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Tactics for Temps

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LiveFastDiarrea
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Joined: 19-09-03
Apr 15 2004 21:12

I've worked for 2 differant temping agencies and all you need to do to be out of contract with them is say no, I can't work today, and I wont be able to work ever again. least thats all I did.

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pingtiao
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Apr 16 2004 09:56

On the formal contract thing, as far as I know the Businesses sign contracts with theagencies that commit them to giving ALL their short-term contract work to those agencies. The place I work at has, AFAIK, 3 agencies serving it, with all temporary workers employed though them. Most other places I've worked have single-agency agreements.

Not sure how this informs the legal debate though. As far as I know, if the workers strike, then it is only the workers who can be held accountable.

To be honest, I don't see this working at all. The job of getting a profile amongst companies, getting any of these work contracts and of maintaining an office is very much a full time one, requiring a paid strata of individuals. I can see it deteriorating into just a self-managed exploitation arrangement at best, or at worst changing into a normal temp agency as the power invested in those who organise it corrupts them, or the stark realities of capital pressures impose harsh limits on viable action.

Brizzle: hat is SolFed up to on this front? If there is no other serious temp union, isn't this the perfect place for anarcho-syndicalists to be organising? Historically, you have had alot of trouble getting in on the job-sectors that the reformist unions dominated, but with the rise of casualisation you are perfectly placed ideologically and tactically to start organising.

red n black star

AlexA
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Apr 16 2004 10:48

A big problem here of course is that we couldn't organise a specifically *anarchist* union, cos hardly any temps are anarchists.

I would love to see something like the Italian Base unions set up here, which aren't anarchist but are organised anarchistically, but this seems like it'd be beyond us at present...

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pingtiao
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Apr 16 2004 10:51

why do you think that is?

And were all the casual workers the IWW organised anarchists? I think not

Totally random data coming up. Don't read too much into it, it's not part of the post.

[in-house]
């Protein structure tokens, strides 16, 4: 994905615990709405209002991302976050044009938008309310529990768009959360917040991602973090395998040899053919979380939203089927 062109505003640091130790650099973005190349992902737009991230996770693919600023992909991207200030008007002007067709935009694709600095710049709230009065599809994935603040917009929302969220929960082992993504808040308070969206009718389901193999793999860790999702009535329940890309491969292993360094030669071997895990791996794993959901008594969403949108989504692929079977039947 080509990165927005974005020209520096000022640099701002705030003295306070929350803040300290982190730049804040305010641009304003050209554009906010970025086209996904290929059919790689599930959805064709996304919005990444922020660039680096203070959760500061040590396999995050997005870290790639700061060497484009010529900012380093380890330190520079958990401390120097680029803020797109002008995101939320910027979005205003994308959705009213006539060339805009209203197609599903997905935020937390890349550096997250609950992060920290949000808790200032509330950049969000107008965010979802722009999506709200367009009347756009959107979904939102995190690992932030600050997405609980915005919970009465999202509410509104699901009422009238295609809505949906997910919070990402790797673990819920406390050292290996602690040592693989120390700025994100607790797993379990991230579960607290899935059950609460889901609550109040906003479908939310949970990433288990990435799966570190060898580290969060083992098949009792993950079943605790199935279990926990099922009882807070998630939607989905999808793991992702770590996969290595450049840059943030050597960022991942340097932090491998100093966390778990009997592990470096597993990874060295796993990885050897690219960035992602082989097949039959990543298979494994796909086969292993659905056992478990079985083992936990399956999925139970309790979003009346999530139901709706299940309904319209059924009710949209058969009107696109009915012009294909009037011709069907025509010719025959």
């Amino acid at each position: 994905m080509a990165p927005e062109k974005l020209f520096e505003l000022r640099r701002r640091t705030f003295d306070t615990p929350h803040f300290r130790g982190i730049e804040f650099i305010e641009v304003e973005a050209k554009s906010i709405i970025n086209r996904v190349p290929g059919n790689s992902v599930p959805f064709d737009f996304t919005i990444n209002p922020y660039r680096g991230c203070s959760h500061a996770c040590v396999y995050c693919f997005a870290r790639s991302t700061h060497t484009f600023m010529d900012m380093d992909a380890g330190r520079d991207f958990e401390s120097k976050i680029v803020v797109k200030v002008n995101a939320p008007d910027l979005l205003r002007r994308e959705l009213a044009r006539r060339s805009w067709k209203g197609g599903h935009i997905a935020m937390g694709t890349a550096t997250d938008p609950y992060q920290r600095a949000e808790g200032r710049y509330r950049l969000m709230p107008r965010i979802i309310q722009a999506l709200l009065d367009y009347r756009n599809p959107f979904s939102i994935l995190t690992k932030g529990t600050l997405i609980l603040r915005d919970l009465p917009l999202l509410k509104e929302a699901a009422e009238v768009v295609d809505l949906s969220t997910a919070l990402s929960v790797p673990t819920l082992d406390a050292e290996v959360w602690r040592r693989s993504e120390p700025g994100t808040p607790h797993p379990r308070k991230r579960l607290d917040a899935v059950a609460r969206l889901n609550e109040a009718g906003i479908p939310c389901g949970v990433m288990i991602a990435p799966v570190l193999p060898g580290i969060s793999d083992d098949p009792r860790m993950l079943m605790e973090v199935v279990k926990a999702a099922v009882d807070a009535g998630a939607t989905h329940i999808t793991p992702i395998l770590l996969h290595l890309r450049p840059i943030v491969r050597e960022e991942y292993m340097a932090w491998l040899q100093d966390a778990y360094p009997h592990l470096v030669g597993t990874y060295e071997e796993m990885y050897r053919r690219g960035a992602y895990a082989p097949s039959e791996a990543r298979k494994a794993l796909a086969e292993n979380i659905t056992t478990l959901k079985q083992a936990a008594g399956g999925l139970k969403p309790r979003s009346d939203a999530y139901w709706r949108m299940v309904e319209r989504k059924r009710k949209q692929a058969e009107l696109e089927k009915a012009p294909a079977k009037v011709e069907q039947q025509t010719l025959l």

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Rob Ray
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Apr 16 2004 15:25
Quote:
why do you think that is?

Ah wait I know this one... is it cos we're a tiny minority with an astoundingly bad reputation in a nation dominated by small c conservatism?

Quote:
To be honest, I don't see this working at all. The job of getting a profile amongst companies, getting any of these work contracts and of maintaining an office is very much a full time one, requiring a paid strata of individuals...

I'm not sure that's the case. A major factor of temp work is you are often waiting for jobs to turn up, during which time you could easily be a full time helper at a co-op. Not everyone is employed at the same time (if they were, what need for an agency in the first place?) and anyone not working should be expected to act on behalf of the co-op.

I agree if they were paid to do so the co-op would have to start organising wage systems, keep books etc, there would then be no incentive for people to find work and it would almost certainly deteriorate into a small number of full time organisers taking control. The simple way around that is to make the co-op work unpaid, so people doing it are aware that if they don't find work round the place they don't get wages. And because employers usually want several people at once, what one person finds will often be useful to the group as a whole.

What do you mean by viable action? If you mean strikework etc, I'll point to earlier posts and say again that this wouldn't primarily be a means to militarise temping, but a means to cut out the middle man and drive up wages that way. Perhaps after several years if you had organised the vast majority of temps in a series of affiliated co-ops something could be done via those groups, but initially militant action would only serve to make them an easy target for business to destroy.

brizzul
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Apr 18 2004 21:38
pingtiao wrote:

Brizzle: hat is SolFed up to on this front? If there is no other serious temp union, isn't this the perfect place for anarcho-syndicalists to be organising?

Bear in mind, though, the legal rights of permanents are little better which is why we see no distinction between any type of worker. Solfed activists try hard to build assemblies of all workers in a firm: casual, temp, permanent, manual & white collar wether within a trade union or not.

SolFed is arguing against casualisation as a trend as well in a political way via leaflets and publications.

pingtiao wrote:

Historically, you have had alot of trouble getting in on the job-sectors that the reformist unions dominated, but with the rise of casualisation you are perfectly placed ideologically and tactically to start organising.

red n black star